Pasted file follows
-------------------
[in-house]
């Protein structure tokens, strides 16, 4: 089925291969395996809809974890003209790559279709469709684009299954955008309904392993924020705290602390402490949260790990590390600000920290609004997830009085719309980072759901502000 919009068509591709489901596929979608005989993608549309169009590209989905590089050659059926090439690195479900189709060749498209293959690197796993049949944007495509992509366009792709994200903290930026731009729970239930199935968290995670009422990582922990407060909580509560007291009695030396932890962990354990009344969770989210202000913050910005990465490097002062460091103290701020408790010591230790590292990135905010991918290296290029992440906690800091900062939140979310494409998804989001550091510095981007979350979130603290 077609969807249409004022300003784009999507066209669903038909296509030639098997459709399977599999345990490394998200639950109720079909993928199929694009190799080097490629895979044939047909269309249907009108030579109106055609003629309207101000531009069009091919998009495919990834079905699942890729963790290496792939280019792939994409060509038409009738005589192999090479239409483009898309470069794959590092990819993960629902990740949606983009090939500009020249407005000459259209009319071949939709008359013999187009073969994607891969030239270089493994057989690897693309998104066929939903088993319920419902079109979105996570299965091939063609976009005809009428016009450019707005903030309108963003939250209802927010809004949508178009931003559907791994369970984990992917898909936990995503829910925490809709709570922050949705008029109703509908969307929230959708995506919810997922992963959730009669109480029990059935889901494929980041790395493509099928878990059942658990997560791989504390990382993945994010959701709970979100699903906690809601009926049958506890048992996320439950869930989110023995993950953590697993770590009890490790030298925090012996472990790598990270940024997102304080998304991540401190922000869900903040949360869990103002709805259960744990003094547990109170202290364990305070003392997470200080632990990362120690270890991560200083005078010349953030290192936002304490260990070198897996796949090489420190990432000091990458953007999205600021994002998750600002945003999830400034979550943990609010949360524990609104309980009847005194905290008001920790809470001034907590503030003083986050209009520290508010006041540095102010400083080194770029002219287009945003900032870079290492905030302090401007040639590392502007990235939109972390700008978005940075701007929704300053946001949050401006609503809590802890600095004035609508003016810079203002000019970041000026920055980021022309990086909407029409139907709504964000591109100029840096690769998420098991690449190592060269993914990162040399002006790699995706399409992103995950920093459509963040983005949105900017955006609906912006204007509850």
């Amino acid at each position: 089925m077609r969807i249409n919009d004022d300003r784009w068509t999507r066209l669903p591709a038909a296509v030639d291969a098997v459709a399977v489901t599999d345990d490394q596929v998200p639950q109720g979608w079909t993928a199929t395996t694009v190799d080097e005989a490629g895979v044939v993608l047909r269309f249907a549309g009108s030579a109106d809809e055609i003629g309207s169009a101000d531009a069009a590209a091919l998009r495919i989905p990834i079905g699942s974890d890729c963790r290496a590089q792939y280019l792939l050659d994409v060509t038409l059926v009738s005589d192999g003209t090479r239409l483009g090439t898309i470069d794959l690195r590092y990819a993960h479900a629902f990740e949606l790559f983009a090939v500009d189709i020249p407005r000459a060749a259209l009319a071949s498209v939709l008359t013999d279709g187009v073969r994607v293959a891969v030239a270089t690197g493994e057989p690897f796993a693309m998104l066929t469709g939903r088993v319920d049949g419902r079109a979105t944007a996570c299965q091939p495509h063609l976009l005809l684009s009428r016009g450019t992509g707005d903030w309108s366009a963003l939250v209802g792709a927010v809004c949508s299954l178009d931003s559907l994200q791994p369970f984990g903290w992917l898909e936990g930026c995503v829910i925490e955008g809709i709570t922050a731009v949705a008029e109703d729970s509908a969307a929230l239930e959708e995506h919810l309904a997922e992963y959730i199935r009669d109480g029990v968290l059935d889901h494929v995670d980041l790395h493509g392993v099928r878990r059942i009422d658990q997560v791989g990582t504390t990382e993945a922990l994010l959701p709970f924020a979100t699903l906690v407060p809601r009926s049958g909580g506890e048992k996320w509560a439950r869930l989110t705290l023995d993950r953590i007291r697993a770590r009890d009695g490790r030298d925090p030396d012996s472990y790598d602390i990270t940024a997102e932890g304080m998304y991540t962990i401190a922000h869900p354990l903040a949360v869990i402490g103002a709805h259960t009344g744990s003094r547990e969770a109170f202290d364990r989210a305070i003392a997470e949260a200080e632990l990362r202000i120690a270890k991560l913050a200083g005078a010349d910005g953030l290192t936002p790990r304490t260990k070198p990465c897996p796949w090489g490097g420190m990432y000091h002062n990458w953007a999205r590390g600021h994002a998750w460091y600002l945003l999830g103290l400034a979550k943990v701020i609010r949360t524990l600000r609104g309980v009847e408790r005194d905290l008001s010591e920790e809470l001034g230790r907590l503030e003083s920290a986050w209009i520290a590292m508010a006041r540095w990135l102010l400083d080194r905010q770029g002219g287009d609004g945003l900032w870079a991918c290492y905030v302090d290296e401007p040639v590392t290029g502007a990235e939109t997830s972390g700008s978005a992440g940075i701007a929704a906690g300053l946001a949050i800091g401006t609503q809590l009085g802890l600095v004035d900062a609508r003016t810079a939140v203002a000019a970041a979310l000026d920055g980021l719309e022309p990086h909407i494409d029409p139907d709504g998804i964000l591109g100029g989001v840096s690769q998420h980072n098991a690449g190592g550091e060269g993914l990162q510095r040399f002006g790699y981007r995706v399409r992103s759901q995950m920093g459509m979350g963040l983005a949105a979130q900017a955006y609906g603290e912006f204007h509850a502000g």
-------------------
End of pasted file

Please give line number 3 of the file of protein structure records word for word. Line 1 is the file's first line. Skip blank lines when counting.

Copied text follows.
């Amino acid at each position: 089925m077609r969807i249409n919009d004022d300003r784009w068509t999507r066209l669903p591709a038909a296509v030639d291969a098997v459709a399977v489901t599999d345990d490394q596929v998200p639950q109720g979608w079909t993928a199929t395996t694009v190799d080097e005989a490629g895979v044939v993608l047909r269309f249907a549309g009108s030579a109106d809809e055609i003629g309207s169009a101000d531009a069009a590209a091919l998009r495919i989905p990834i079905g699942s974890d890729c963790r290496a590089q792939y280019l792939l050659d994409v060509t038409l059926v009738s005589d192999g003209t090479r239409l483009g090439t898309i470069d794959l690195r590092y990819a993960h479900a629902f990740e949606l790559f983009a090939v500009d189709i020249p407005r000459a060749a259209l009319a071949s498209v939709l008359t013999d279709g187009v073969r994607v293959a891969v030239a270089t690197g493994e057989p690897f796993a693309m998104l066929t469709g939903r088993v319920d049949g419902r079109a979105t944007a996570c299965q091939p495509h063609l976009l005809l684009s009428r016009g450019t992509g707005d903030w309108s366009a963003l939250v209802g792709a927010v809004c949508s299954l178009d931003s559907l994200q791994p369970f984990g903290w992917l898909e936990g930026c995503v829910i925490e955008g809709i709570t922050a731009v949705a008029e109703d729970s509908a969307a929230l239930e959708e995506h919810l309904a997922e992963y959730i199935r009669d109480g029990v968290l059935d889901h494929v995670d980041l790395h493509g392993v099928r878990r059942i009422d658990q997560v791989g990582t504390t990382e993945a922990l994010l959701p709970f924020a979100t699903l906690v407060p809601r009926s049958g909580g506890e048992k996320w509560a439950r869930l989110t705290l023995d993950r953590i007291r697993a770590r009890d009695g490790r030298d925090p030396d012996s472990y790598d602390i990270t940024a997102e932890g304080m998304y991540t962990i401190a922000h869900p354990l903040a949360v869990i402490g103002a709805h259960t009344g744990s003094r547990e969770a109170f202290d364990r989210a305070i003392a997470e949260a200080e632990l990362r202000i120690a270890k991560l913050a200083g005078a010349d910005g953030l290192t936002p790990r304490t260990k070198p990465c897996p796949w090489g490097g420190m990432y000091h002062n990458w953007a999205r590390g600021h994002a998750w460091y600002l945003l999830g103290l400034a979550k943990v701020i609010r949360t524990l600000r609104g309980v009847e408790r005194d905290l008001s010591e920790e809470l001034g230790r907590l503030e003083s920290a986050w209009i520290a590292m508010a006041r540095w990135l102010l400083d080194r905010q770029g002219g287009d609004g945003l900032w870079a991918c290492y905030v302090d290296e401007p040639v590392t290029g502007a990235e939109t997830s972390g700008s978005a992440g940075i701007a929704a906690g300053l946001a949050i800091g401006t609503q809590l009085g802890l600095v004035d900062a609508r003016t810079a939140v203002a000019a970041a979310l000026d920055g980021l719309e022309p990086h909407i494409d029409p139907d709504g998804i964000l591109g100029g989001v840096s690769q998420h980072n098991a690449g190592g550091e060269g993914l990162q510095r040399f002006g790699y981007r995706v399409r992103s759901q995950m920093g459509m979350g963040l983005a949105a979130q900017a955006y609906g603290e912006f204007h509850a502000g």